GOVERNMENT changes in planning law will increase democracy at grassroots level, according to West Dorset MP Oliver Letwin.
Mr Letwin said the introduction of neighbourhood plans would re-engage local people in the planning process.
He was speaking about the subject at a meeting organised by the West Dorset group of the Campaign to Protect Rural England (CPRE).
Mr Letwin said: “If you put forward a plan for a new home and it complies with the neighbourhood plan, it should be approved in a matter of ten minutes in the future.
“Equally, if it does not fit in with what the plan outlines, it will be equally speedily rejected.”
Mr Letwin cited Cerne Valley and Puddletown as examples where the process was already underway.
He said: “At parish level, people do care intensely. Across Britain, there are now 900 areas involved in preparing neighbourhood plans and this is where I place my faith in the future.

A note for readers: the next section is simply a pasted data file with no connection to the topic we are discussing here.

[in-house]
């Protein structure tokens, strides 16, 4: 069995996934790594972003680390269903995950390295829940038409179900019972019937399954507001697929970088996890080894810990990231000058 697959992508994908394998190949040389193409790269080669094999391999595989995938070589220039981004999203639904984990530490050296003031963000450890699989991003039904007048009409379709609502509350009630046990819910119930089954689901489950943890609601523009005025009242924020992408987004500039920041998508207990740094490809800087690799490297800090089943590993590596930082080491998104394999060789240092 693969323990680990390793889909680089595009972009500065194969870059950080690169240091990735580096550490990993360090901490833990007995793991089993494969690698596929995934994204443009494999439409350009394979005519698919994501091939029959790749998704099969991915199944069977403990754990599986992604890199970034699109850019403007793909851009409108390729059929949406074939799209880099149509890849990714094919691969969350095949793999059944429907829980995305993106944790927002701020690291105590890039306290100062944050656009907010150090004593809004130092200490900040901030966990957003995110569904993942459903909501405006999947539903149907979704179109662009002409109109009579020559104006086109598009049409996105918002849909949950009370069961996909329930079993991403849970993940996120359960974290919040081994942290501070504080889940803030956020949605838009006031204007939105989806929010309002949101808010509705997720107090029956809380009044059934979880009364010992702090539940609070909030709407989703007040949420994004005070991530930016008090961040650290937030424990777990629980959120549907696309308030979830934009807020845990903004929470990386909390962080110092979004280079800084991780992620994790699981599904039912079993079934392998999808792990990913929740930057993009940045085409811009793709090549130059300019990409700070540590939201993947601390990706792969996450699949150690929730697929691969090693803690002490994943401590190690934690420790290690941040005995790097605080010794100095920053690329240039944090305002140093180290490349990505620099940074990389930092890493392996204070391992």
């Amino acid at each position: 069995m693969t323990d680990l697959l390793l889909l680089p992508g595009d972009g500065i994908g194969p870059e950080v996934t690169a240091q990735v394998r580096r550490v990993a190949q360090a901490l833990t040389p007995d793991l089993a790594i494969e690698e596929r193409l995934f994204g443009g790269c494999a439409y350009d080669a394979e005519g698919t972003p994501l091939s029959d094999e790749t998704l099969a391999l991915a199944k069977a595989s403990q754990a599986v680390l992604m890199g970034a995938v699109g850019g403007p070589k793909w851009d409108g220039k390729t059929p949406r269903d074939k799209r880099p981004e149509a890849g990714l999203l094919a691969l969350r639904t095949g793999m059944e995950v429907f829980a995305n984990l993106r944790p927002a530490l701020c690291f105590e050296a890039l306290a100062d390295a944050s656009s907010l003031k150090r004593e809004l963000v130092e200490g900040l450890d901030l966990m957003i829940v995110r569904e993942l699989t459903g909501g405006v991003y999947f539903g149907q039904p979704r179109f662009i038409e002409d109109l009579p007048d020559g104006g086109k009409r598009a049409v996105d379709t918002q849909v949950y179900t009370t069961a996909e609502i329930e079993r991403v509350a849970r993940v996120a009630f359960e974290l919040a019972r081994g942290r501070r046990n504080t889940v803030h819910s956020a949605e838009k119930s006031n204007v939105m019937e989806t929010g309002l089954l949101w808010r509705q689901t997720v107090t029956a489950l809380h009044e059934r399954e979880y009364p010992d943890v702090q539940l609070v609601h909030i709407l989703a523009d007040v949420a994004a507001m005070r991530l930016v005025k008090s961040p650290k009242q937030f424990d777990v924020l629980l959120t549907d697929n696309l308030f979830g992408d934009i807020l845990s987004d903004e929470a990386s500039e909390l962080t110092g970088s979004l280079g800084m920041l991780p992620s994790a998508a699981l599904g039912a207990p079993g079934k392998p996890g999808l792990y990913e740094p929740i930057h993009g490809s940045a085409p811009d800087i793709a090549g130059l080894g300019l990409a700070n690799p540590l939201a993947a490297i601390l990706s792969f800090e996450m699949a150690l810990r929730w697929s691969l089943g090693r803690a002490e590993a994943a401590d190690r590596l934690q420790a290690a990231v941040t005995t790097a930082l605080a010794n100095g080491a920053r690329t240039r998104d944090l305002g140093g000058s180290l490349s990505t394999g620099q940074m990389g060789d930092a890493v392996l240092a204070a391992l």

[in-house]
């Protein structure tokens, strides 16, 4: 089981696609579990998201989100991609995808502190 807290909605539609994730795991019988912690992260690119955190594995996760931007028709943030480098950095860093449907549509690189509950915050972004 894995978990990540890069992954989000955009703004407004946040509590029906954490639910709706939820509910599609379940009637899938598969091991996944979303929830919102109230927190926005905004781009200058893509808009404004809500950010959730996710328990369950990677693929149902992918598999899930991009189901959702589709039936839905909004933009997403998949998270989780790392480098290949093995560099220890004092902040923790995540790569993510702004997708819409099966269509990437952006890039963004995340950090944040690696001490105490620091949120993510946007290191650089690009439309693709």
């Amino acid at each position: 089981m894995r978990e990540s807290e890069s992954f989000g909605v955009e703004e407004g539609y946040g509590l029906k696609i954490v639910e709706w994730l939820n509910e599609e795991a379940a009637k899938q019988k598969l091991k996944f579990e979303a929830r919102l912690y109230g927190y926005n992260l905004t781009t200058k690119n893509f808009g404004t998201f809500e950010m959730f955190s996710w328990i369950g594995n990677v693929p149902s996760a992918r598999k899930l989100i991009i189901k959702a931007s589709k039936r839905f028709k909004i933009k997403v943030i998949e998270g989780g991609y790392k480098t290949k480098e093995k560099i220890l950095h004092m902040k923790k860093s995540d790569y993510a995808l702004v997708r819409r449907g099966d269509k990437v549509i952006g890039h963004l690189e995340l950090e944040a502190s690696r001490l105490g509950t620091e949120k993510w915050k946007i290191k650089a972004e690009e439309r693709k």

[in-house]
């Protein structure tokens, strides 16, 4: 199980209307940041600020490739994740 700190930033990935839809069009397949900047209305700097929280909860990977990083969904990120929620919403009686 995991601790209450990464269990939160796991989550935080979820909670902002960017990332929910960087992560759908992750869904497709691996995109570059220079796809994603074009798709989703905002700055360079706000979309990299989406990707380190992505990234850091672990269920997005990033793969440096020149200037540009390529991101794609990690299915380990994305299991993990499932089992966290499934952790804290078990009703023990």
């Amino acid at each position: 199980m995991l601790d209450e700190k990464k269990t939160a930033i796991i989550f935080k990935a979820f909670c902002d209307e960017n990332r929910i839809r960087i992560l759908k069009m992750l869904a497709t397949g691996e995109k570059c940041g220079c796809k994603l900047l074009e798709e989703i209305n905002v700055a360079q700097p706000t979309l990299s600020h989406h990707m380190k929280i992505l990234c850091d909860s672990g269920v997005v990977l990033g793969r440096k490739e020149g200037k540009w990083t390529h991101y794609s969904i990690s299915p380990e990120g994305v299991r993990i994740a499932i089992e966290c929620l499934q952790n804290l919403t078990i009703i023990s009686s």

“These plans are meaningful and they can work.”
He added: “It’s astonishing but true that we are now re-empowering people to have a say in their future where they live through neighbourhood plans.”
At the same meeting, Mr Letwin took a number of questions from the audience on other topics.
He defended young people by suggesting they were generally among the most committed to the protection of the environment.
He also argued for a ‘mixed economy’ of energy supply in the future.
Whilst renewable energy would be important, Mr Letwin added that it wouldn’t be the only solution to meeting future energy needs.
Other speakers at the meeting raised concerns about farmland and redundant farm buildings being converted into housing.
They argued that more and more farmland was being taken out of production because it was more profitable to sell the land for housing.
Nearly 50 people attended the annual meeting at Stratton village hall, which also saw Reg Hanbury re-elected chairman of the group.